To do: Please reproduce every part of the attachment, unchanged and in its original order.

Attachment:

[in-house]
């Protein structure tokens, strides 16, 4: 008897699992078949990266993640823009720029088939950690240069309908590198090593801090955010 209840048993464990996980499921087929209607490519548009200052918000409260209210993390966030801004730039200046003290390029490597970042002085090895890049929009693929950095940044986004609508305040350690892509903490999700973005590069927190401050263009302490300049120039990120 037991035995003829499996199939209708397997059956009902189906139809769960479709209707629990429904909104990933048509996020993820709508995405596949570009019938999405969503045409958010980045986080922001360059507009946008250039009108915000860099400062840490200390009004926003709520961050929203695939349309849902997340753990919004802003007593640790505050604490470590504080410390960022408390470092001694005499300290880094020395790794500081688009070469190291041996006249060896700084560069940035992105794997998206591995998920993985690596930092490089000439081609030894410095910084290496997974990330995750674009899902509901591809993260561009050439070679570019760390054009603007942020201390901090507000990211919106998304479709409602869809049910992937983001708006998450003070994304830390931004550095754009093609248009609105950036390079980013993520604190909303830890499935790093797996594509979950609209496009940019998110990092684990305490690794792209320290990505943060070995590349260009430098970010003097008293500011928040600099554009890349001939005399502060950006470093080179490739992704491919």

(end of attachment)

[in-house]
């Protein structure tokens, strides 16, 4: 008897699992078949990266993640823009720029088939950690240069309908590198090593801090955010 209840048993464990996980499921087929209607490519548009200052918000409260209210993390966030801004730039200046003290390029490597970042002085090895890049929009693929950095940044986004609508305040350690892509903490999700973005590069927190401050263009302490300049120039990120 037991035995003829499996199939209708397997059956009902189906139809769960479709209707629990429904909104990933048509996020993820709508995405596949570009019938999405969503045409958010980045986080922001360059507009946008250039009108915000860099400062840490200390009004926003709520961050929203695939349309849902997340753990919004802003007593640790505050604490470590504080410390960022408390470092001694005499300290880094020395790794500081688009070469190291041996006249060896700084560069940035992105794997998206591995998920993985690596930092490089000439081609030894410095910084290496997974990330995750674009899902509901591809993260561009050439070679570019760390054009603007942020201390901090507000990211919106998304479709409602869809049910992937983001708006998450003070994304830390931004550095754009093609248009609105950036390079980013993520604190909303830890499935790093797996594509979950609209496009940019998110990092684990305490690794792209320290990505943060070995590349260009430098970010003097008293500011928040600099554009890349001939005399502060950006470093080179490739992704491919």